Wednesday, 30 March 2016

Coming Clean; The Start Of Recovery (TW; Self Harm)

(tw: self harm)

Writing my original post about suffering with self harm seems as though it was a lifetime ago. Recovery once seemed a distant goal and now that I'm here, although admittedly with a few relapses along the way, the girl writing seems like a whole different person. I can't imagine what I felt in those days to feel like that and it's weird and surreal, it's unnerving in so many ways. Recovery obviously feels good, like gaining a whole part of my life that I never knew was there - but I'd be lying if I said that it didn't feel strange in the same way, like to gain the person I am now, I had to lose the person that I was back then. Recovery has been a hard road, a long one and - for a huge majority of the way - a reluctant one. Now I'm here though, I finally feel confident enough to look back on the start of my recovery; I feel ready to talk about it.

Recovering from any addiction is hard, I'm sure - but self harm has the added bonus that you can't walk away from it. You can't flush your scars away, ask people not to show any fresh cuts accidental or otherwise in bars, you can't cut ties with everyone who made you feel unworthy or unhappy, you can't keep away from anything that's sharp at all. The difficulty with recovering from a self harm addiction is simple - you can't stay away from it, it's something that - for many of us - has become such a part of our everyday live that you can find it anywhere, create it in anything. Recovering from self harm is remembering how to talk about things, learning how to cope with stressful situations, it's learning how to feel and how to express those feelings from square one.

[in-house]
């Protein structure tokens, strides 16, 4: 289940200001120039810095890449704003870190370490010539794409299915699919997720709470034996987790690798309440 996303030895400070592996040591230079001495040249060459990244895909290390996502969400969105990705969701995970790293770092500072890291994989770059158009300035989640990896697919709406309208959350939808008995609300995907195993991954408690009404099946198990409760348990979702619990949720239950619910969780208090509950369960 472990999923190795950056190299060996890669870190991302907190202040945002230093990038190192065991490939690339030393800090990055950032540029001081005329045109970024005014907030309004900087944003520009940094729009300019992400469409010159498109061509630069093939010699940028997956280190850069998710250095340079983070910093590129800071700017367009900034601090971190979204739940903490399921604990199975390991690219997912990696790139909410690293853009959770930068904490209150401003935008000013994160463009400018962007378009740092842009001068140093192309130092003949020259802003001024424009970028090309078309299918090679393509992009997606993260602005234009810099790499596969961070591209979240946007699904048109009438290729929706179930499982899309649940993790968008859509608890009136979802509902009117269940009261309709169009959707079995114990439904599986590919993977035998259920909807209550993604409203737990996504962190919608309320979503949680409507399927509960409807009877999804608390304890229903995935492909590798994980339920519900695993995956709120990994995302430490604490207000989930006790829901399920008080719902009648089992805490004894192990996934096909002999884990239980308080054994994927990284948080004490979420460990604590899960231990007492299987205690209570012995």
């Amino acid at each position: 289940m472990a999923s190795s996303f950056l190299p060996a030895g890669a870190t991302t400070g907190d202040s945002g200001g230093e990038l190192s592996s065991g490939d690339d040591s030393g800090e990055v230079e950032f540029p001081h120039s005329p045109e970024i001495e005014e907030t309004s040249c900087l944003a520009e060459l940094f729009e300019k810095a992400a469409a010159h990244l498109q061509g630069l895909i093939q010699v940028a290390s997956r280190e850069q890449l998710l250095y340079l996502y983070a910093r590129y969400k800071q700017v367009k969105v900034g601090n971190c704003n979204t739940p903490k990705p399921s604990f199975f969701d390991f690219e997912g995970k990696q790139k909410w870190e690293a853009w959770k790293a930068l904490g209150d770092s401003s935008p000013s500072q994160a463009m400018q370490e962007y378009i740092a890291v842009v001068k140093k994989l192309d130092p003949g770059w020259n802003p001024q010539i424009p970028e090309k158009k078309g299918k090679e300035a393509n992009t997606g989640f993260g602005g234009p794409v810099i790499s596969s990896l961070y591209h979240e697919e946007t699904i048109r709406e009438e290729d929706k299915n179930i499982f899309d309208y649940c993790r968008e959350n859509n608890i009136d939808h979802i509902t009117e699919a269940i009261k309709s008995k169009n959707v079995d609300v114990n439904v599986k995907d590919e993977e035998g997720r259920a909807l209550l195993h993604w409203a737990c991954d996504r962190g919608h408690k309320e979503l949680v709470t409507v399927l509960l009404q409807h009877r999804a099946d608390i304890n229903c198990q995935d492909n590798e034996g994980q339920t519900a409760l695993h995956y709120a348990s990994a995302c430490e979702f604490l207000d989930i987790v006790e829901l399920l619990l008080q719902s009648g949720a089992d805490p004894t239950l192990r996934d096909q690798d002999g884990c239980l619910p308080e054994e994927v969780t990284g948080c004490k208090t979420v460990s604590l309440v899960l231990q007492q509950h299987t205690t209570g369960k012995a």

The truth is - recovery didn't only seem like something that I couldn't achieve, but it was sometimes something that I thought that I didn't want. I didn't want nights feeling like I'd do anything to stop feeling like this, I didn't want nights lying awake where it was all I could think about, I didn't want this addiction that was controlling my life to be replaced, and in it's place were all the emotions that I'd neatly stored in the box that it provided me with. I worried that without this outlet to hurt myself, I would want more, worse, further. There were nights that I did. There were nights that I thought I wouldn't make it through to feeling even slightly recovered. There were nights that I ruined it all.

Now though, I'm here. Not out of the woods, but the leafy canopies are definitely thinning out - I can start to see the light outside again. I know that a wrong turn could take me further in, but I also know that I'm still heading the right way to get out completely. I'm having to rebuild myself - find out the person that I am without this addiction; I've had to ask for support - I've had to accept it. Harder than the addiction itself has been the recovery - but I'm proud of it. I'm here. Just know that I know that it sometimes feels like you won't come out the other side, but take it from me, you can and you will. 

Sammy xo.

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